A recent court decision recognizing acts of sexual violence that took place within the FARC during the armed conflict in Colombia has set a welcome precedent regarding the roles of former female combatants within the armed group.
On December 11, Colombia’s Constitutional Court issued a sentence that recognizes Helena, a woman forcibly recruited by the Revolutionary Armed Forces of Colombia (Fuerzas Armadas Revolucionarias de Colombia – FARC) at the age of 14 and later forced to have an abortion, as a victim of the armed conflict. Helena’s name was changed to protect her identity.
According to Women’s Link Worldwide, an organization that defends the rights of women and children and was responsible for bringing the case to court, Helena was forced to take anti-contraceptive injections over the greater part of her time with the guerrilla group. But she still got pregnant as the result of a consensual relationship.
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According to her testimony, when she pleaded with commanders to be allowed to have her child, they threatened to execute her by firing squad. Helena underwent the abortion against her will and in poor sanitary conditions. Her testimony has revealed how she continues to suffer from the serious physical and psychological consequences of the procedure to date.
The Court ordered Helena to receive specialized medical assistance in addition to being included on Colombia’s National Victims Registry, guaranteeing her access to reparations provided for by the 2011 Victims Law.
Helena’s case is one of 35 victim testimonies recounting instances of reproductive violence that are currently being reviewed by the JEP.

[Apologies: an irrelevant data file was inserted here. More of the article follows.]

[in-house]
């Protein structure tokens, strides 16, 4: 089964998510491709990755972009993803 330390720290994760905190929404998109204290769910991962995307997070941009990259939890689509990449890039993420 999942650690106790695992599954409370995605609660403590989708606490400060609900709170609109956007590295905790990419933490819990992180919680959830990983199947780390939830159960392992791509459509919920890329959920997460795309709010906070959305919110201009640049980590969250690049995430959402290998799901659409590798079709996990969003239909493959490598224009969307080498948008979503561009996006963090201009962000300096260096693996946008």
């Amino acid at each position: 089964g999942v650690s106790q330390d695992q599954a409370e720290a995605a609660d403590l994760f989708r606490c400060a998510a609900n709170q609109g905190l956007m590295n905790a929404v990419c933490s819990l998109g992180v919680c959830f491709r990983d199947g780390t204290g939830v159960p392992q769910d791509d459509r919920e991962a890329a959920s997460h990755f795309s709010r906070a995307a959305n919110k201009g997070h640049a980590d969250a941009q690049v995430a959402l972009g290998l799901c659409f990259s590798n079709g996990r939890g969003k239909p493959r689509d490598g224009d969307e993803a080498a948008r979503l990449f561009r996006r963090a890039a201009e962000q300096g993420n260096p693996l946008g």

The FARC saw pregnancies as being incompatible with the guerrilla lifestyle and birth control measures were mandatory for female members after the Eighth Guerrillero Conference held in 1993.
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The court’s ruling has brought the violations of women’s sexual and reproductive rights committed by the FARC to the center of Colombia’s post-conflict debate. Additionally, it sets an international benchmark for the recognition of such violence suffered by women and girls within armed groups.
Instances of sexual and reproductive violence within the FARC have been underreported, some estimates hint to the magnitude of the problem. According to internal FARC documents seen by the newspaper El Espectador in 2013, about 1,000 abortions were conducted within the guerrilla each year.
Since the peace agreement of 2016, reports of sexual and reproductive violence within the FARC’s ranks have increased. Women’s Link Worldwide has defended several of these cases before the Special Jurisdiction for Peace (Jurisdicción Especial para la Paz – JEP), the entity created by the Colombian government and the FARC to administer transitional justice and to recognize the crimes committed within the framework of the armed conflict.
According to the plaintiffs, the court ruling in Helena’s case represents a victory for the restitution of rights for many female former combatants who were forcibly recruited and violated of their reproductive rights.
Before this court decision, the cases of these women were in judicial limbo, as they “were excluded from receiving reparations under the Victims’ Law for having demobilized or fled the FARC at a legal age, and had no other way of receiving reparations,” stated Mariana Ardila, a lawyer from Women’s Link.
This case clarifies that having been part of a guerrilla group or having participated in criminal acts does not deprive these women of seeking and receiving reparations for acts of physical, sexual and emotional violence against them.